There are two ways in which a landlord can exercise forfeiture. The first is by court order and the second by “peaceable re-entry” – in other words, changing the locks on the property.

Route one: court proceedings

If the landlord serves “possession proceedings”, then they are opting to end (forfeit) the lease. This typically goes through the County Court and can take a while.

It’s important to note that eviction doesn’t cancel rent arrears – even after forfeiture, the landlord is entitled to claim unpaid rent from the tenant.

A court application is likely to be chosen if the landlord and tenant disagree about the amounts owed or if peaceable re-entry isn’t physically possible.

Route two: peaceable re-entry

Pretty much every commercial lease will contain a forfeiture clause allowing the landlord to end the lease in the event of rent not being paid for a specified amount of time (usually somewhere between 14 and 28 days).

The landlord is obligated to specify this time frame and in doing so give the tenant a chance to pay back the rent. If this period lapses and the tenant still hasn’t paid, the landlord can exercise the right of peaceable re-entry – usually entering the property in the early morning or late at night when the tenant won’t be there. They can do this with or without bailiffs.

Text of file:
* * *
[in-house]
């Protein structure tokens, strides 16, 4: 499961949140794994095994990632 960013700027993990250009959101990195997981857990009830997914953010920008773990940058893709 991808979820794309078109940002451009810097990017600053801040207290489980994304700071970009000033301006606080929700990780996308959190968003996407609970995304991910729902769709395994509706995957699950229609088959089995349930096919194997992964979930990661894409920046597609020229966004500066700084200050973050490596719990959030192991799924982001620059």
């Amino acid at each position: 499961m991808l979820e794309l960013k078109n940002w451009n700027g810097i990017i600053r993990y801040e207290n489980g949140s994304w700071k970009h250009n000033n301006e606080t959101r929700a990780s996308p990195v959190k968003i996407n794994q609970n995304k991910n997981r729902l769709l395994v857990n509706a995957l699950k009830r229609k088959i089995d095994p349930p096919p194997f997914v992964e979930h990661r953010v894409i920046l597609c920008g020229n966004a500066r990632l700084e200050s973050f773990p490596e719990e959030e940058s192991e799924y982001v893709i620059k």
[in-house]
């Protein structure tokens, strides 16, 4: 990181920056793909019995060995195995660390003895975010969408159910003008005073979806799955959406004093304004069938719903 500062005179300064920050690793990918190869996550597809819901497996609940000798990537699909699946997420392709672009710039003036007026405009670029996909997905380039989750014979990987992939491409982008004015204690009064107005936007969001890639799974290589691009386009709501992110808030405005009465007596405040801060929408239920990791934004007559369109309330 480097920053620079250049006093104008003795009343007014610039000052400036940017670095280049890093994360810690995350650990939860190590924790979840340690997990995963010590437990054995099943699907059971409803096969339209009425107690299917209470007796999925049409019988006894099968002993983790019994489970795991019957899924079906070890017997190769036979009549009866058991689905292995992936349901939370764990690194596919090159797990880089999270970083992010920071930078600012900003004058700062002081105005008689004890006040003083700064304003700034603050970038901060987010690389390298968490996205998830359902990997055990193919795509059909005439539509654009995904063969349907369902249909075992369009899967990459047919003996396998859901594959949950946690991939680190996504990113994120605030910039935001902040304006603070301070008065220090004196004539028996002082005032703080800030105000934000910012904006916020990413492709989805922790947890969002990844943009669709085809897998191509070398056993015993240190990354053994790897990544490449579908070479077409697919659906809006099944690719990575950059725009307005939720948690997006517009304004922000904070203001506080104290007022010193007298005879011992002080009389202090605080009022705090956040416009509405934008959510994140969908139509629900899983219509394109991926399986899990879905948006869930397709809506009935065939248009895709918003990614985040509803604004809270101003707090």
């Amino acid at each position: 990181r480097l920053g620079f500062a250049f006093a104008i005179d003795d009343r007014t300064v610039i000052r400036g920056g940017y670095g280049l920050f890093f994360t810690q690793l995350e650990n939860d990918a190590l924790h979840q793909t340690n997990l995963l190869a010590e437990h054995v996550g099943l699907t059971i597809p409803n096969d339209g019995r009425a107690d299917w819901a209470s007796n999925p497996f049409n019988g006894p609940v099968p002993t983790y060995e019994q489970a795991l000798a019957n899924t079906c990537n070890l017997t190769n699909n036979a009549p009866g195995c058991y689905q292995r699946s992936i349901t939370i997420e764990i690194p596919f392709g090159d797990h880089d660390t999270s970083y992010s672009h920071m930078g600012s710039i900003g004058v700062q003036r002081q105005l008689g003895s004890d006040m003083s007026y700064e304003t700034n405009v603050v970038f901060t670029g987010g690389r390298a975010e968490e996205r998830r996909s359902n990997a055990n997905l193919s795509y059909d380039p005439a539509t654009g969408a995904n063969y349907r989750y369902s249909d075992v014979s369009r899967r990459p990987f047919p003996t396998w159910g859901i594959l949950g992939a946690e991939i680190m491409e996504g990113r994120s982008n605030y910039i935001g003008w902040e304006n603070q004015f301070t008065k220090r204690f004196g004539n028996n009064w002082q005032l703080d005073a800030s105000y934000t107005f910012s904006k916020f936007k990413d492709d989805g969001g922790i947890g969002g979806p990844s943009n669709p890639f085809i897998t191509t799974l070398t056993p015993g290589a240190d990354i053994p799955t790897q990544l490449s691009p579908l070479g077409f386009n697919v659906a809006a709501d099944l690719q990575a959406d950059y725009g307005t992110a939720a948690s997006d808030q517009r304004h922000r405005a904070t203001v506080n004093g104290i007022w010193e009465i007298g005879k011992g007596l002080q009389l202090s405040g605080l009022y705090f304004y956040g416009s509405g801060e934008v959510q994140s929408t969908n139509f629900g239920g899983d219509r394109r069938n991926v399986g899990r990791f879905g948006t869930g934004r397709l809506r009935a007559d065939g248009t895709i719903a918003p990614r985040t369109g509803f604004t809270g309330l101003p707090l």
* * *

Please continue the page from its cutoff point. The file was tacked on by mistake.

This action has to be understood by the tenant to represent the termination of the lease – and the landlord should leave a notice on the premises with words to this effect.

Peaceable re-entry is quicker and cheaper than court proceedings.

What can a tenant do when faced with forfeiture?

Once the landlord is in the property and has changed the locks – or the court has issued an eviction notice – there is still room for resistance from the tenant. They can apply to court for relief from forfeiture, the aim being for the lease to be reinstated.

Although there’s no cast-iron deadline, tenants can increase their chances of being granted relief by applying for it promptly – and also by paying their arrears. If you’re given this relief, the eviction is called off.